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Diverse effect of fish oil on the growth of aberrant crypt foci and tumor multiplicity in F344 rats

Good, C.K., Lasko, C.M., Adam, J., Bird, R.P.
Nutrition and cancer 1998 v.31 no.3 pp. 204-211
nutrient intake, classification, dietary fat, neoplasms, experimental diets, corn oil, fish oils, intestinal mucosa, animal models, rats, incidence, colon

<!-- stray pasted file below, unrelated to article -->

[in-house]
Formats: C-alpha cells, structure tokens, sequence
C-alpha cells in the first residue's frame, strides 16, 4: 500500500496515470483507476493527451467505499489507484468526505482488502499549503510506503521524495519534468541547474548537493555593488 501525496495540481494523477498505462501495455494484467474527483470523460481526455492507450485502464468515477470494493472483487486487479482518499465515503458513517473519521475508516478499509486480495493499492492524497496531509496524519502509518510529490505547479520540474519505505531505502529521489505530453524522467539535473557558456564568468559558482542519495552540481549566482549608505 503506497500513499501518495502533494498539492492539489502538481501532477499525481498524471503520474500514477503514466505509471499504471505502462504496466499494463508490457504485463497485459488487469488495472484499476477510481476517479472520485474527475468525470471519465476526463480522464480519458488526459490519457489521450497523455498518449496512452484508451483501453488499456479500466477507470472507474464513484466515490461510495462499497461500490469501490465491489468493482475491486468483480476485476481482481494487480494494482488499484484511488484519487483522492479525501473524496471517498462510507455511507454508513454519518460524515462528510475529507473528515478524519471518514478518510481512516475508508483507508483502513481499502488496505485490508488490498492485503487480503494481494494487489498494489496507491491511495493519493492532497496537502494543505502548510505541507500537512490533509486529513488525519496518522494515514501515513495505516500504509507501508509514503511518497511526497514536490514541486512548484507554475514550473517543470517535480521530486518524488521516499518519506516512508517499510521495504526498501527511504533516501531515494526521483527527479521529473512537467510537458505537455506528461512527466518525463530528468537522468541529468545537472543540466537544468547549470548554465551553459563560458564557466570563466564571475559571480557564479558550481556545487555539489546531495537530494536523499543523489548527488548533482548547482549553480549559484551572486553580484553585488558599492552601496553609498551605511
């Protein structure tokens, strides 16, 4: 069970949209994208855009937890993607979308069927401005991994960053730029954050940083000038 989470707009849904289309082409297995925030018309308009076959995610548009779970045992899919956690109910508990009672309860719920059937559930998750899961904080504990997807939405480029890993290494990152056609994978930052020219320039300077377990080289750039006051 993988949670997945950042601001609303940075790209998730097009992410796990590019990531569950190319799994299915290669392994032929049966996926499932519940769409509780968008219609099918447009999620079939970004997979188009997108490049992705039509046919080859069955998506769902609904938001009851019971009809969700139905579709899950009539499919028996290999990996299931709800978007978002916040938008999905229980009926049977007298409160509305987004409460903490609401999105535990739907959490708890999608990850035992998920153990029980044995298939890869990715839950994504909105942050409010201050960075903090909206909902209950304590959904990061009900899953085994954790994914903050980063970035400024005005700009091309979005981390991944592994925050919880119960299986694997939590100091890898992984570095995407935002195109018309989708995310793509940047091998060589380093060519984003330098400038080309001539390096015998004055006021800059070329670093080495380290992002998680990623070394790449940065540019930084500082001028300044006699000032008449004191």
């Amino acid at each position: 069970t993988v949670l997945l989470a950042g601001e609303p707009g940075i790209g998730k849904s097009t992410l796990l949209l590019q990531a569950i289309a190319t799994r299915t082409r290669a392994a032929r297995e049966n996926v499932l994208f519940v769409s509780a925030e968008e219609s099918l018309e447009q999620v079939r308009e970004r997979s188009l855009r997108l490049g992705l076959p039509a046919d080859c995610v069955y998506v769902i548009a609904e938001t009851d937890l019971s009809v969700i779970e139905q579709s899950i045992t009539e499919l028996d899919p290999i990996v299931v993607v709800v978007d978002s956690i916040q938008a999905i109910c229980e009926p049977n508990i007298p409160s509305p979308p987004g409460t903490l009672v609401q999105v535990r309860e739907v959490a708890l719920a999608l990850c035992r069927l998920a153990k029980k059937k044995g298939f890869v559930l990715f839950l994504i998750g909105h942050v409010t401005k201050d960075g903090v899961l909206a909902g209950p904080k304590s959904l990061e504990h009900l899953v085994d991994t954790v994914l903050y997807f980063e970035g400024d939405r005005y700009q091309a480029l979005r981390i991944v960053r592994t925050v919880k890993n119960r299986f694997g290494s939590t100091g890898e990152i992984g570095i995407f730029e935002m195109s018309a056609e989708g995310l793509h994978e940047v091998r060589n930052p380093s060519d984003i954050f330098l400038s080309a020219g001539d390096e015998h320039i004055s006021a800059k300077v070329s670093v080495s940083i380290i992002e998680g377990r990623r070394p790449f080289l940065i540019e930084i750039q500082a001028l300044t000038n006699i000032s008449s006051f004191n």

The main objective of the present study was to investigate the amenability of preneoplastic lesions at different developmental stages to the growth-regulatory effects of two types of dietary lipids. F344 male rats were given three injections of azoxymethane (15 mg/kg) and fed a low fat corn oil diet for 12 weeks to allow preneoplastic lesions or aberrant crypt foci (ACF) to develop. At this time, the colons of rats had a large number of ACF exhibiting various crypt multiplicities (number of crypts/focus). These rats were then randomly allocated to three dietary groups: high fat corn oil (HFC), high-fat fish oil (HFF), and low-fat corn oil (LFC). The number and crypt multiplicity of ACF and adenomatous lesions were determined after 6 and 12 weeks of dietary intervention. After six weeks, the HFF group had the highest number of ACF of all crypt multiplicities and microadenomas among the dietary groups. After 12 weeks of feeding, the HFC diet increased the number of tumors without significantly changing the number of ACF. In contrast, the HFF diet increased significantl (p < 0.05) the number of ACF with higher crypt multiplicity without affecting the number of tumors. Consequently, the total number of tumors per group in decreasing order was as follows: HFC > LFC > HFF. These findings suggest that dietary lipids varying in fatty acid composition, namely corn oil and fish oil, exerted a growth-enhancing and -inhibiting effect, respectively, on different preneoplastic stages in a selective and differential manner. Most notably, transition of microscopic preneoplastic lesions to macroscopic lesions (microadenomas or odenomas) appears to be retarded by an HFF diet.